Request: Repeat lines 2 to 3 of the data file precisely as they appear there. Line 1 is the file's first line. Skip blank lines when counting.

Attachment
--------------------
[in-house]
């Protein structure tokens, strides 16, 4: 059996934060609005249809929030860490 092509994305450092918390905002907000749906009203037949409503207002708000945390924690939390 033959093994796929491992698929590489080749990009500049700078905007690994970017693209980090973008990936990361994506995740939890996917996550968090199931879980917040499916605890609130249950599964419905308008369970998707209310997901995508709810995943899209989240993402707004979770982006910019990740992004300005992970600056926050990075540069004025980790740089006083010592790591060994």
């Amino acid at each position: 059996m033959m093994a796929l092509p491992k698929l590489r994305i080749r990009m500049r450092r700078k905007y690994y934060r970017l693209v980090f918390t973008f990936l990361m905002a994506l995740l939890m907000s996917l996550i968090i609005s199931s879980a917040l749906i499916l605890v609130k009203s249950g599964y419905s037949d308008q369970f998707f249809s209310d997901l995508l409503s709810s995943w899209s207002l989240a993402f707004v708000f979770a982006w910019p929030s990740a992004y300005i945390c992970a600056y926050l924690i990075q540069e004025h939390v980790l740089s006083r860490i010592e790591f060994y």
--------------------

């Protein structure tokens, strides 16, 4: 059996934060609005249809929030860490 092509994305450092918390905002907000749906009203037949409503207002708000945390924690939390 033959093994796929491992698929590489080749990009500049700078905007690994970017693209980090973008990936990361994506995740939890996917996550968090199931879980917040499916605890609130249950599964419905308008369970998707209310997901995508709810995943899209989240993402707004979770982006910019990740992004300005992970600056926050990075540069004025980790740089006083010592790591060994």
């Amino acid at each position: 059996m033959m093994a796929l092509p491992k698929l590489r994305i080749r990009m500049r450092r700078k905007y690994y934060r970017l693209v980090f918390t973008f990936l990361m905002a994506l995740l939890m907000s996917l996550i968090i609005s199931s879980a917040l749906i499916l605890v609130k009203s249950g599964y419905s037949d308008q369970f998707f249809s209310d997901l995508l409503s709810s995943w899209s207002l989240a993402f707004v708000f979770a982006w910019p929030s990740a992004y300005i945390c992970a600056y926050l924690i990075q540069e004025h939390v980790l740089s006083r860490i010592e790591f060994y």